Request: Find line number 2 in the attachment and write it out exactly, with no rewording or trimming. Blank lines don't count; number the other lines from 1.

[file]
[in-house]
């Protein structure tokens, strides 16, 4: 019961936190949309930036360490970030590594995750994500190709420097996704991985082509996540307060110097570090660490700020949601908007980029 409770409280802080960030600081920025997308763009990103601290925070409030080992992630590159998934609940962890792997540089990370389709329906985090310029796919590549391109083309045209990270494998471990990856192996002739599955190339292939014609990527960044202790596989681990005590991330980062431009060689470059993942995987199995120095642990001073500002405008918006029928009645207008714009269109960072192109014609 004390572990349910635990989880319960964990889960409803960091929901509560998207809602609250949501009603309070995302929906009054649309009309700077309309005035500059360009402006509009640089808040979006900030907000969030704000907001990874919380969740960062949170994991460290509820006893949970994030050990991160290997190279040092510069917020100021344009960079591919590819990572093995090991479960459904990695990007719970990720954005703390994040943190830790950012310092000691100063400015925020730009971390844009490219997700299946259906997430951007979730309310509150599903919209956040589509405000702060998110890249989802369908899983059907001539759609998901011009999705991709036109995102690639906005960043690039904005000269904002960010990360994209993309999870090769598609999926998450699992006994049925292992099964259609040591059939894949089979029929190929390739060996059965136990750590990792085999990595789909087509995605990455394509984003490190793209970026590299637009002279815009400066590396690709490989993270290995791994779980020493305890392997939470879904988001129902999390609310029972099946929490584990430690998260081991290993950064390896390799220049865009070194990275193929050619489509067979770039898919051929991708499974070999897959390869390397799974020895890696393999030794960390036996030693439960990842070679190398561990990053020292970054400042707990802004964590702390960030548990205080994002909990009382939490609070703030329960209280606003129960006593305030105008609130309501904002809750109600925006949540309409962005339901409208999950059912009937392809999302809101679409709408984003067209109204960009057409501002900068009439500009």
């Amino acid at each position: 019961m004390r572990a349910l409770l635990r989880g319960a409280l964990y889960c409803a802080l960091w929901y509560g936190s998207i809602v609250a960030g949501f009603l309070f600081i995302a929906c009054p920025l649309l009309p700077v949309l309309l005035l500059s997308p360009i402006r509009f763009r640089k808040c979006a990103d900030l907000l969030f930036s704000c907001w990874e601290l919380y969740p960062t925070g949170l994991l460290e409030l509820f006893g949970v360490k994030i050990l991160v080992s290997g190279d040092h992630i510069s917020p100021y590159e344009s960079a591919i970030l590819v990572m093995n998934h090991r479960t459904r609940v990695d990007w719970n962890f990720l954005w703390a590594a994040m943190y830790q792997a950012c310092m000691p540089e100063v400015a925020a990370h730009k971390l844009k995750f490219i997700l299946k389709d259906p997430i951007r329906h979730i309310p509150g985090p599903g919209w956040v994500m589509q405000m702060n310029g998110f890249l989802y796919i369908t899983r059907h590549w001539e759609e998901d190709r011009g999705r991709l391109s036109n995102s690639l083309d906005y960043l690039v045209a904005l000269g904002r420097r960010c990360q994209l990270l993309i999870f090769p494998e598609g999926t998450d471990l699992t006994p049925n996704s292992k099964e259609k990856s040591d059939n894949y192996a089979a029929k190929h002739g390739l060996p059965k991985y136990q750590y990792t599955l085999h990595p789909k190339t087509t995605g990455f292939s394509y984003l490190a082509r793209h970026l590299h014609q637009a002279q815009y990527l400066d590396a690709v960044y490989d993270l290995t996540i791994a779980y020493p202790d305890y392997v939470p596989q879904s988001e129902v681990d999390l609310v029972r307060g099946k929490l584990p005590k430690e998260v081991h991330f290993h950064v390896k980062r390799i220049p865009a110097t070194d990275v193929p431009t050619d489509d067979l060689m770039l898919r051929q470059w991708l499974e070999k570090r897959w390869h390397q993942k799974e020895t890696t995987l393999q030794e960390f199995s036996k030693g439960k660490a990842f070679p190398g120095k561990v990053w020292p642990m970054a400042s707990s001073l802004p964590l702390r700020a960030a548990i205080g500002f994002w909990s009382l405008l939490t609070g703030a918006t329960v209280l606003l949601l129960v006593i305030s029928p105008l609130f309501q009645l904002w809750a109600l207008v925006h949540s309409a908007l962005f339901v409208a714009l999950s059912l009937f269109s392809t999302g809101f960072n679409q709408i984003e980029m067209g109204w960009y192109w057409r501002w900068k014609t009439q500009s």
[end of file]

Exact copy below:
């Protein structure tokens, strides 16, 4: 019961936190949309930036360490970030590594995750994500190709420097996704991985082509996540307060110097570090660490700020949601908007980029 409770409280802080960030600081920025997308763009990103601290925070409030080992992630590159998934609940962890792997540089990370389709329906985090310029796919590549391109083309045209990270494998471990990856192996002739599955190339292939014609990527960044202790596989681990005590991330980062431009060689470059993942995987199995120095642990001073500002405008918006029928009645207008714009269109960072192109014609 004390572990349910635990989880319960964990889960409803960091929901509560998207809602609250949501009603309070995302929906009054649309009309700077309309005035500059360009402006509009640089808040979006900030907000969030704000907001990874919380969740960062949170994991460290509820006893949970994030050990991160290997190279040092510069917020100021344009960079591919590819990572093995090991479960459904990695990007719970990720954005703390994040943190830790950012310092000691100063400015925020730009971390844009490219997700299946259906997430951007979730309310509150599903919209956040589509405000702060998110890249989802369908899983059907001539759609998901011009999705991709036109995102690639906005960043690039904005000269904002960010990360994209993309999870090769598609999926998450699992006994049925292992099964259609040591059939894949089979029929190929390739060996059965136990750590990792085999990595789909087509995605990455394509984003490190793209970026590299637009002279815009400066590396690709490989993270290995791994779980020493305890392997939470879904988001129902999390609310029972099946929490584990430690998260081991290993950064390896390799220049865009070194990275193929050619489509067979770039898919051929991708499974070999897959390869390397799974020895890696393999030794960390036996030693439960990842070679190398561990990053020292970054400042707990802004964590702390960030548990205080994002909990009382939490609070703030329960209280606003129960006593305030105008609130309501904002809750109600925006949540309409962005339901409208999950059912009937392809999302809101679409709408984003067209109204960009057409501002900068009439500009």